Directed by Mike Leigh
Starring Timothy Spall, Roger Ashton-Griffiths, Jamie Thomas King, Lesley Manville and Lee Ingleby
Eccentric British painter J.M.W. Turner lives his last 25 years with gusto and secretly becomes involved with a seaside landlady, while his faithful housekeeper bears an unrequited love for him.
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★★★½ review by davidehrlich on Letterboxd
"grunt grunt grunt. grunt. grunt grunt. grunt grunt grunt."
★★★½ review by Dirk van Eck on Letterboxd
*Grumble* meet the unexpectedly hilarious - and I mean in chorus laughter from the entire cinema audience - life of Mr. J.M.W. Turner, celebrated British sea-view painter. *Snarl* There is a scene in here that features an art critic circle discussing gooseberries growth and it overtrumps the best Monty Python sketches, I almost died laughing in my chair, an effect few comedies have managed to inflict on me and here Mr. Turner, announced as an drama/biopic, does it again and again and again. *Grunt* *Spew* featuring little plot besides seemingly unimportant and, above all, random passages is his life, the film is full of eccentric characters who turn uneventfulness into brilliance. *Snort* we never get to care too much about Mr. Turner himself and the last thirty minutes feel a bit draggy therefore, since the fun and amusement of the first two hours is traded in for the drama surrounding his final departure, but it’s fair to say that Timothy Spall, like so many other great leads this year, has been robbed of an Oscar nomination for his performance. *Mutter* *Bark* Mr. Turner is a filthy, yet beautiful picture and, as it happens, an excellent comedy. By the way, today is my birthday! And this was my birthday present.
★★★½ review by Matt Singer on Letterboxd
And now, a review of MR. TURNER in the style of its main character:
"Mmmmmmmm. MMMMMMM. Mmmmmm. [Snort.]"
★★★★ review by matt lynch on Letterboxd
sprawling but never disorganized or lacking in intimacy. this has to be somewhat autobiographical on Leigh's part, with so many characters either unduly frustrated or even perhaps overly impressed by Turner's insistence on what they see as quotidian. the details are what make both artists' work so vital.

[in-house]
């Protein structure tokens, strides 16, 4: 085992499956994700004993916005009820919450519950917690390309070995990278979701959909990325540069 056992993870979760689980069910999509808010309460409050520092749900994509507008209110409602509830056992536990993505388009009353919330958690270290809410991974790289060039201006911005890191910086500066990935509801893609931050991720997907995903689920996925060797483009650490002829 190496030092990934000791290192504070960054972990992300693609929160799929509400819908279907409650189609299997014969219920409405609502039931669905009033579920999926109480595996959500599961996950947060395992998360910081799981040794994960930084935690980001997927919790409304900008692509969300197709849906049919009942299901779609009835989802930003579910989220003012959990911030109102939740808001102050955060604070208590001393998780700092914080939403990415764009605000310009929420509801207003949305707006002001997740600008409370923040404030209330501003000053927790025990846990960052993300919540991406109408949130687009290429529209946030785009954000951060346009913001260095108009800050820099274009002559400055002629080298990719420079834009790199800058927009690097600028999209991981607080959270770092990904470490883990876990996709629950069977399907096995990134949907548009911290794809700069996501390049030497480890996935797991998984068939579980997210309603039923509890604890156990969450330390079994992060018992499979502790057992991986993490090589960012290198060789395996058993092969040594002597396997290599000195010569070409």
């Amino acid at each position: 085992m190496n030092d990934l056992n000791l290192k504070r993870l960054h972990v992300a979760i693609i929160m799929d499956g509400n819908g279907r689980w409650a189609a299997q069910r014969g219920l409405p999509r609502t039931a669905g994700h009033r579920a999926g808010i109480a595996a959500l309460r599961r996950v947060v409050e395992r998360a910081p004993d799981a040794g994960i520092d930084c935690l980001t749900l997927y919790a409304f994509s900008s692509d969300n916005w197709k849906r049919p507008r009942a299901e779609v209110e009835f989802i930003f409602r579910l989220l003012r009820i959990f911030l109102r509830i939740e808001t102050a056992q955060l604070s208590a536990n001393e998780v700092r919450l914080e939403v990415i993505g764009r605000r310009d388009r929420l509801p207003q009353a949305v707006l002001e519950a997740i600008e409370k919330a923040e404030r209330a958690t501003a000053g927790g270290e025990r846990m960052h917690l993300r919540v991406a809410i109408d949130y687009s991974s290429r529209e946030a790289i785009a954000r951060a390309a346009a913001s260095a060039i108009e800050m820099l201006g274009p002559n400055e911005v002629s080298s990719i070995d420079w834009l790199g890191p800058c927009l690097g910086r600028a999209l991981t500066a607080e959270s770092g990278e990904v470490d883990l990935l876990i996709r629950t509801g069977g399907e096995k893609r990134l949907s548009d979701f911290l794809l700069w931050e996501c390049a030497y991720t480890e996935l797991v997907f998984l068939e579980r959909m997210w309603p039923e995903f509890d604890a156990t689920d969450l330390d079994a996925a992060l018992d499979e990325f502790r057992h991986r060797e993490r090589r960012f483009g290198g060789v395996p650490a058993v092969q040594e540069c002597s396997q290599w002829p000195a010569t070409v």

★★★★ review by Steven Sheehan on Letterboxd
In hindsight Mike Leigh was the perfect man to bring William Turner's life story to the screen for the first time. Leigh has made a career out of focusing on these type of characters in their personal space, the eccentricities of British culture celebrated in everyday, muted fashion. Mr Turner is no different in that respect, keeping its focus small despite the larger than life scope with which the artist portrayed life through art.
This isn't necessarily a biopic about Britain's greatest painter, you could call it more of a character study or profile. It joins him as a middle-aged man already an acclaimed artist, living with his father and housekeeper. We learn next to nothing about his childhood or his strange relationship with the mother of his children both of whom he refuses to acknowledge. None of this hurts the understanding of the man in anyway because this is all about Spall's performance, pure and simple.
Within a few swipes of his paintbrush and a number of guttural growls Spall disappears under the wide sideburns, shaggy hair and dark top hat. He has great fun tackling the convoluted Dickensian language that enables the painter with a cockney accent to mingle with the upper crust of society. He turns Turner into an unstoppable force utterly committed to his work and mostly lauded for it. His insular lifestyle came across in work that concentrated on powerful landscapes where people were painted as tiny unimportant bystanders, if put into the picture at all that is.
Leigh shows Turner as having a contradictory attitude toward women, or perhaps only revealing himself to those who didn't demand too much in return. He outright refuses to contribute to the welfare of his children or their mother, yet finds affection with landlady Mrs Booth in Margate. Very little of the romance that blossoms in his paintings comes across in his personal life, although their coming together does show a softening and tenderness possibly not evident in his earlier life.
Being the first time Leigh has shot on digital film he takes full advantage of that fact with some beautifully enhanced post production shots. The opening scene finds Turner in the Netherlands scouring the horizon attempting to capture his moment, shadowed against a vibrant orange and yellow dusk. Later we view the sunset on Margate across the harbour and can imagine the glistening colours being cast across Turner's own canvass. Bar the infamous exchange with Constable, Leigh is wise enough not to throw his work in our faces and only uses them to enhance the character building done so skilfully by Spall.
As you would expect in a Leigh film there isn't a false note amongst the cast and whilst the plaudits and more will rightfully be given to Spall, Dorothy Atkinson's performance as Hannah Danby, Turner's long suffering housekeeper, deserves real praise too. Like all of Leigh's work this proves to be a humane and stripped down look at life. The contradictions that drove both man and artist to despair at the world around him, yet create such masterful visions of light are laid bare and it is a wonderful sight to behold.
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